The same kind of thing has gone on with race in the U.S. It wasn't that long ago when Black Americans made a lot of other people feel threatened or angry by "rocking the boat" and "yelling" about expecting to be treated/seen as "equal". Again, all these decades later some people "don't get" what "all the yelling has been about". When America elected its first non-White President (less than two years ago) there was, and still is, talk about whether this individual's race "matters". Some of the questions raised would seem to be of the variety and nature of questions that would arise if "Martians" shocked "Earthlings" by landing on Earth. In a country where fifty-year-olds can recall seeing "White-Only" signs in America, and a country where unimaginable mistreatment of people from Africa and their children occurred as it did, even progress hasn't eliminated the too-common suspicion that people "only like the President" because of his color or else "only dislike him because of his color - not his policies." Again, the whole "race thing" has always been about what people happen to have been born.

There have always been people who respect other people, no matter who or what those other people are; but there have always been people who won't/can't respect people who don't fall within the boundaries of what someone else thinks is "right" or "equal". Somewhere along the way, the idea that homosexual human beings (or even animals, for that matter) shouldn't be mistreated, and should be accepted, for who/what they are became something that most people who don't want to mistreat anyone else believed and/or started to talk about.

The idea that people should be accepted and respected no matter how they looked, or who they love; and that how decent, kind, and law-abiding someone is matters more than their choice of partner; is one embraced by many heterosexuals and homosexuals, alike. Somewhere along the way a lot of us figured out that things like altruism, empathy, compassion, brilliance, strength, and character aren't always wrapped in White, heterosexual, male wrappings. In fact, somewhere along the way a lot of us finally figured out that the "measure of a man" (or woman) isn't about the package in which he's wrapped at all.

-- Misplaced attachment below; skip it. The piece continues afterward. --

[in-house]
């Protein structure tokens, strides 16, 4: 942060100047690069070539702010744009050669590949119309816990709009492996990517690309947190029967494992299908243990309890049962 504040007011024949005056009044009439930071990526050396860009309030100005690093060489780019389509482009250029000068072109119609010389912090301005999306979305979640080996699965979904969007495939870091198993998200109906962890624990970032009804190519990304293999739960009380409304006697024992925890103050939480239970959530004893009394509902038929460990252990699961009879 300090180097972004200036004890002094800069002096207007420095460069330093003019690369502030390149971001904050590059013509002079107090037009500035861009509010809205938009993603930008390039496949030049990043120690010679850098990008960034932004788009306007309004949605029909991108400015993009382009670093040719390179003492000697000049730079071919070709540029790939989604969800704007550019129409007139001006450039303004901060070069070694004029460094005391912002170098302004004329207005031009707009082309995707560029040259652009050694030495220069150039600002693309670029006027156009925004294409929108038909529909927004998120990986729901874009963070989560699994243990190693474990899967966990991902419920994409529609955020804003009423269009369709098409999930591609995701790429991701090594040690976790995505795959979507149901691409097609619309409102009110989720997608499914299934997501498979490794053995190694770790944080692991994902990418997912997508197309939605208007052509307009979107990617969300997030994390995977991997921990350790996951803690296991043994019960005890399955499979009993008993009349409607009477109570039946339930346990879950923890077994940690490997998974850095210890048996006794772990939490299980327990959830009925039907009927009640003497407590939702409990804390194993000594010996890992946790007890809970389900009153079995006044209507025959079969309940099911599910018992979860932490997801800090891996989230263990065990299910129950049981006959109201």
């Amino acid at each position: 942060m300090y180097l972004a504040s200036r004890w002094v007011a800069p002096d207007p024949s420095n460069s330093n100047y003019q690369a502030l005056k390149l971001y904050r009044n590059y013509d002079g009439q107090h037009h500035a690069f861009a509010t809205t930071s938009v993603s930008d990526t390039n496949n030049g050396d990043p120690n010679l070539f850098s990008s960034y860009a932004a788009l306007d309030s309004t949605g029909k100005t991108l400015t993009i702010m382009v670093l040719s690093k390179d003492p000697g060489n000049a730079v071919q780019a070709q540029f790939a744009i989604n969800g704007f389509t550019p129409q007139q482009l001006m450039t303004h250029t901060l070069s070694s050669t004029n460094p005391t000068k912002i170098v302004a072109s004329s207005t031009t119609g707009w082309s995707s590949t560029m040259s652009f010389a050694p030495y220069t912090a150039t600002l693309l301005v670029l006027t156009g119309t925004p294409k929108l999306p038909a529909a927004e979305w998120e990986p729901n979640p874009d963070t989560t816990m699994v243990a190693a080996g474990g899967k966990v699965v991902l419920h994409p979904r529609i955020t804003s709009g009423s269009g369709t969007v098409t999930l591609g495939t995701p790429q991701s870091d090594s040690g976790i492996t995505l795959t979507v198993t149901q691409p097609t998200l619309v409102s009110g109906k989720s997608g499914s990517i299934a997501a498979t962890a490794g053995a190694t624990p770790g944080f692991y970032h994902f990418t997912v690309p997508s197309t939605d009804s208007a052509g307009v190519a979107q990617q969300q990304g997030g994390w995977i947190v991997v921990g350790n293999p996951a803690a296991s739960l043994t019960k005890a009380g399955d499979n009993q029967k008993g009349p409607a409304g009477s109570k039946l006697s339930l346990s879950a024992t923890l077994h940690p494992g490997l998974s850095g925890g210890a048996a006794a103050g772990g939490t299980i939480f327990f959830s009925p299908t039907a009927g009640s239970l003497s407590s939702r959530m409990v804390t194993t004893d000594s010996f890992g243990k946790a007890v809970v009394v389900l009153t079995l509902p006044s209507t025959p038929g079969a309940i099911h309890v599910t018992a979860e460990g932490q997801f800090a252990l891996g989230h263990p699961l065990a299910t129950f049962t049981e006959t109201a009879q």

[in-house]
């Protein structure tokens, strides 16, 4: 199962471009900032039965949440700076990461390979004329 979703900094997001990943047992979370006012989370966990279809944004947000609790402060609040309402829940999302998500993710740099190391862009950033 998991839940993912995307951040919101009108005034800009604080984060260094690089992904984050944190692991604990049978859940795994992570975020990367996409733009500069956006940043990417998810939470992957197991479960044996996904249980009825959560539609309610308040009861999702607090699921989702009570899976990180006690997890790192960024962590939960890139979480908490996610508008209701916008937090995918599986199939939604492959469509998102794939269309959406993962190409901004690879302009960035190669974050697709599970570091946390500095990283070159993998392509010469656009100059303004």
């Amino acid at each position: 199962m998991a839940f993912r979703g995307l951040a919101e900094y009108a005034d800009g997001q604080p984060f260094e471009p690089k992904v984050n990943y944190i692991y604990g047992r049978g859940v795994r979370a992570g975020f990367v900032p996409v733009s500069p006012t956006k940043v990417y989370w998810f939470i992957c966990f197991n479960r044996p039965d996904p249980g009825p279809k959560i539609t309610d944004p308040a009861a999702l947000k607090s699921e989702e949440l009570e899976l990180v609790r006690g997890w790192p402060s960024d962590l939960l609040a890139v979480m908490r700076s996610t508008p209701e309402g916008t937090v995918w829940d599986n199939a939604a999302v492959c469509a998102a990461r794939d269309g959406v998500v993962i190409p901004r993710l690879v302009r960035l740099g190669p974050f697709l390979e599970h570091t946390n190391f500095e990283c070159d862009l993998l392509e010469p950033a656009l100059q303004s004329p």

Even with all that progress for human-kind, a lot of us who aren't wrapped in "White, heterosexual, male" packages deal on a daily basis with the misguided preconceptions of others. And, even with all that progress, there are still people who, while not believing that what's wrapped in any package is "garbage", still don't quite get it when it comes to realizing that what's wrapped in one package or another may actually be equal, or even superior, in character and integrity,

Regardless of what group any of us is in, when it's a group that a lot of other people truly think needs to be "kept in its place", it's "never pretty" when we don't want to be "kept in our place". Those who don't approve of what we are, or don't like how we think or what we do, "don't get" why "people like us" think we should be respected and accepted as equals. People who believe that other human beings are "less" in some way don't think those others even have a right to expect better treatment and acceptance. ("Hmmm - why would anyone like that even dare to think he has a right to be equally respected and accepted!")